Argia is a genus of damselflies of the family Coenagrionidae and of the subfamily Argiinae. It is a diverse genus which contains about 114 species and many more to be described. It is also the largest genus in Argiinae. They are found in the Western Hemisphere. They are commonly known as dancers. Although the genus name comes from Ancient Greek: ἀργία, romanizedargia, lit. 'laziness',[1] dancers are quite active and alert damselflies. The bluer Argia species may be confused with Enallagma species.

Temporal range: Miocene–Present
Argia anceps.jpg
Argia anceps
Scientific classification

Rambur, 1842


This genus of damselflies are known as dancers because of the distinctive jerky form of flight they use which contrasts with the straightforward direct flight of bluets, forktails and other pond damselflies. They are usually to be seen in the open where they catch flying insects on the wing rather than flying about among vegetation picking off sedentary prey items. They tend to land and perch flat on the ground, logs and rocks.[2] When perched, they usually hold their wing slightly raised above the abdomen.[3]

The males of most species are some combination of black and blue but they can easily be told from similarly coloured bluets by their mode of flight. Some species have red eyes and others a copper-coloured thorax. Many species have humeral stripes, either notched or forked at the end or narrowed in the centre. The wings have short petioles and are relatively broad close to the base.[2] Unlike most of the Coenagrionidae, dancers are often associated with flowing water.[3]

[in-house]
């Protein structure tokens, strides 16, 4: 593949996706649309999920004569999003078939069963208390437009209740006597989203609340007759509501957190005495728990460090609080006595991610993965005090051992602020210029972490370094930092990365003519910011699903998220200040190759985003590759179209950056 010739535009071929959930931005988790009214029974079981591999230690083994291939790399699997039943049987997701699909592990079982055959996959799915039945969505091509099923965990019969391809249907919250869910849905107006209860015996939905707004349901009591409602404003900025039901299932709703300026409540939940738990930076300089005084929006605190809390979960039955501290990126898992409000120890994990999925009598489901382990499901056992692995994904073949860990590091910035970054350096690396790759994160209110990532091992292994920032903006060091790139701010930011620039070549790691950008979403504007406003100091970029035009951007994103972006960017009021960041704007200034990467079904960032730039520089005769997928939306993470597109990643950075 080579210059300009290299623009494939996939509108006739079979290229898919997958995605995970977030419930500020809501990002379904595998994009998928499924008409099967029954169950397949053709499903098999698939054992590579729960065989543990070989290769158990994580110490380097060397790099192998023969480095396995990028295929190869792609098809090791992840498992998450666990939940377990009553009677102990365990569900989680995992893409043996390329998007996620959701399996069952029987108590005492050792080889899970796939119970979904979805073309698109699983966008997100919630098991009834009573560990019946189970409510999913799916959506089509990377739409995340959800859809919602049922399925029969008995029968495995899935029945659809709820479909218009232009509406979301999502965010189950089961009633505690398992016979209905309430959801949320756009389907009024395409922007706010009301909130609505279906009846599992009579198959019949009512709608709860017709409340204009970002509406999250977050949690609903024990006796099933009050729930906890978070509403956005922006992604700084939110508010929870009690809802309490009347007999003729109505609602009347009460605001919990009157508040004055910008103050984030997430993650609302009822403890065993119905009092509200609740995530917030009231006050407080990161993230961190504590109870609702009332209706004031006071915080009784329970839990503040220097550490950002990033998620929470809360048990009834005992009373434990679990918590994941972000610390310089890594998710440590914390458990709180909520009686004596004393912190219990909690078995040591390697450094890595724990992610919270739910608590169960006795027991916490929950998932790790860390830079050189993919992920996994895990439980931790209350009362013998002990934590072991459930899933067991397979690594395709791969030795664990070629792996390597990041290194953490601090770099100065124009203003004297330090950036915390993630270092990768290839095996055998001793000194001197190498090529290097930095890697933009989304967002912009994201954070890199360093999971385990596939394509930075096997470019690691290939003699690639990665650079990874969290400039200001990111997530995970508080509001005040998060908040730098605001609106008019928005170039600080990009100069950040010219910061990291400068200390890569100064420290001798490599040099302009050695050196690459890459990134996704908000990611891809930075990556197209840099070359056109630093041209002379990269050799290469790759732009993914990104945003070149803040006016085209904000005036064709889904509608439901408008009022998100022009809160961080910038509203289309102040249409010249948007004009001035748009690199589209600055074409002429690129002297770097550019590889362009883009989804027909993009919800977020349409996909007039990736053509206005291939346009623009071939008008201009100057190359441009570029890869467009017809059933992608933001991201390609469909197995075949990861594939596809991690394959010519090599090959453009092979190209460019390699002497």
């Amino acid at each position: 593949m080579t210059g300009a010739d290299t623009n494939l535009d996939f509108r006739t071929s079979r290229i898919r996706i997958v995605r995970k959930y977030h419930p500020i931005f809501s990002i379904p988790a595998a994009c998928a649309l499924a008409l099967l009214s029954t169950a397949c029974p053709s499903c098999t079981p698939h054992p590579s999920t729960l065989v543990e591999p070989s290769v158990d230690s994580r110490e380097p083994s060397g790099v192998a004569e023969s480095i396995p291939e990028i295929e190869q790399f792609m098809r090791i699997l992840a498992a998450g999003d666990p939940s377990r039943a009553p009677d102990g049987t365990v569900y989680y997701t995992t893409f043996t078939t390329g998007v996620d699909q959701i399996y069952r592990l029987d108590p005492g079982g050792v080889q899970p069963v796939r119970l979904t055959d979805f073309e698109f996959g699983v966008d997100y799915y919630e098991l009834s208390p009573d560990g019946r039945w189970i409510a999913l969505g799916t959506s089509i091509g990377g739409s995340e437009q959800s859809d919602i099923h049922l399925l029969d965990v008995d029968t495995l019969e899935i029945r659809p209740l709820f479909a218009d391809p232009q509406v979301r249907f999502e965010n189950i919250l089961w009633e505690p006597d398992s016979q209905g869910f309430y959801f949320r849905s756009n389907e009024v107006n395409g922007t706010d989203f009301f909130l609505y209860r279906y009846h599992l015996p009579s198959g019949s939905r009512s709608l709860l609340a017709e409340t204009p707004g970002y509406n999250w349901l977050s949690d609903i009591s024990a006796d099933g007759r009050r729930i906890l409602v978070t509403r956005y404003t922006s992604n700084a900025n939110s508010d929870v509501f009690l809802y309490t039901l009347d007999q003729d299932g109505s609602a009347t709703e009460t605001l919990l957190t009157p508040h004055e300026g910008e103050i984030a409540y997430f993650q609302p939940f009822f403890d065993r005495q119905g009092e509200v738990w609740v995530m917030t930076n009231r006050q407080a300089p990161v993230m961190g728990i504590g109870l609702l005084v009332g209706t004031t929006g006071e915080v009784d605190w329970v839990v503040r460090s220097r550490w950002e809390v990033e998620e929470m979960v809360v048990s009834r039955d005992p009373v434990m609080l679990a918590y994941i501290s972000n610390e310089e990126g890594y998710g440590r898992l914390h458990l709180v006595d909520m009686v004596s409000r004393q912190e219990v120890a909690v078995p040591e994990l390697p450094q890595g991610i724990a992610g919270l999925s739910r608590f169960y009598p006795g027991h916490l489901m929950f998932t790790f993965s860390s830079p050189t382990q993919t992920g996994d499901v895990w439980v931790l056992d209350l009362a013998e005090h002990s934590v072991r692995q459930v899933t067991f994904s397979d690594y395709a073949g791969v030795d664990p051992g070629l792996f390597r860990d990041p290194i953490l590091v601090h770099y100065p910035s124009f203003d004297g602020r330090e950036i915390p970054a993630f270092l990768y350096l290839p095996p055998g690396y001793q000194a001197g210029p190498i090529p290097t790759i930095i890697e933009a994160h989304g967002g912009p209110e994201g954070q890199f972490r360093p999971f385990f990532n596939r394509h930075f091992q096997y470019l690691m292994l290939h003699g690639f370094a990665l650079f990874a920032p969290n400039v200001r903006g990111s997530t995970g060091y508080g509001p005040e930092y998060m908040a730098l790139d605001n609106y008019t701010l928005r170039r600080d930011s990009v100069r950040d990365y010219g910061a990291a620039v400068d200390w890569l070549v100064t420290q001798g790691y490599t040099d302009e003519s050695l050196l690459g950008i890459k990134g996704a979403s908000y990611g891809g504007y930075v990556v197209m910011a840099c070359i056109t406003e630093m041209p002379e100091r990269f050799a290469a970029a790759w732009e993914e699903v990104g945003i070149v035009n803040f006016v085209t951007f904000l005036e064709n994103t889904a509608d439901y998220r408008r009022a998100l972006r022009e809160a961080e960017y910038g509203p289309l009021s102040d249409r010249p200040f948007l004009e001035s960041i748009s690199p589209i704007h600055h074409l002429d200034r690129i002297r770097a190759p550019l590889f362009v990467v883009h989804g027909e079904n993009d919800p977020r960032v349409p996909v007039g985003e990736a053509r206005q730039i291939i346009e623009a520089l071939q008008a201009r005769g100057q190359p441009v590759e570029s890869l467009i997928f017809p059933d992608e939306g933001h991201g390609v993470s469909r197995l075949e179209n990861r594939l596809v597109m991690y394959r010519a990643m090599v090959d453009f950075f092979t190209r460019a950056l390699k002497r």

Amber-winged dancer
Argia adamsi male
Azure dancer
Argia fissa male
Azure dancer
Argia fissa female
Black-and-purple dancer
Argia oculata, male purple form
Argia vivida


The genus includes the following species:

Additionally a fossil member of this genus is known from the Miocene Mexican amber[6]


  1. ^ "Greek Dictionary Headword Search Results". Perseus Project. Retrieved 25 October 2010.
  2. ^ a b Paulson, Dennis (2009). Dragonflies and Damselflies of the West. Princeton University Press. pp. 140–141. ISBN 978-1-4008-3294-1.
  3. ^ a b Eaton, Kaufman & Bowers (2007). Kaufman Field Guide to Insects of North America. HMH. ISBN 978-0-618-15310-7.
  4. ^ von Ellenrieder, N. (2009). "Argia huanacina". IUCN Red List of Threatened Species. 2009: e.T159102A5313103. doi:10.2305/IUCN.UK.2009-2.RLTS.T159102A5313103.en. Retrieved 24 December 2017.
  5. ^ Paulson, D. R. (2009). "Argia westfalli". IUCN Red List of Threatened Species. 2009: e.T164974A5949503. doi:10.2305/IUCN.UK.2009-2.RLTS.T164974A5949503.en. Retrieved 24 December 2017.
  6. ^ Zheng, Daran; Nel, André; Jarzembowski, Edmund A.; Chang, Su-Chin; Zhang, Haichun; Wang, Bo (2019-01-02). "Exceptionally well-preserved dragonflies (Insecta: Odonata) in Mexican amber". Alcheringa: An Australasian Journal of Palaeontology. 43 (1): 157–164. doi:10.1080/03115518.2018.1456562. ISSN 0311-5518.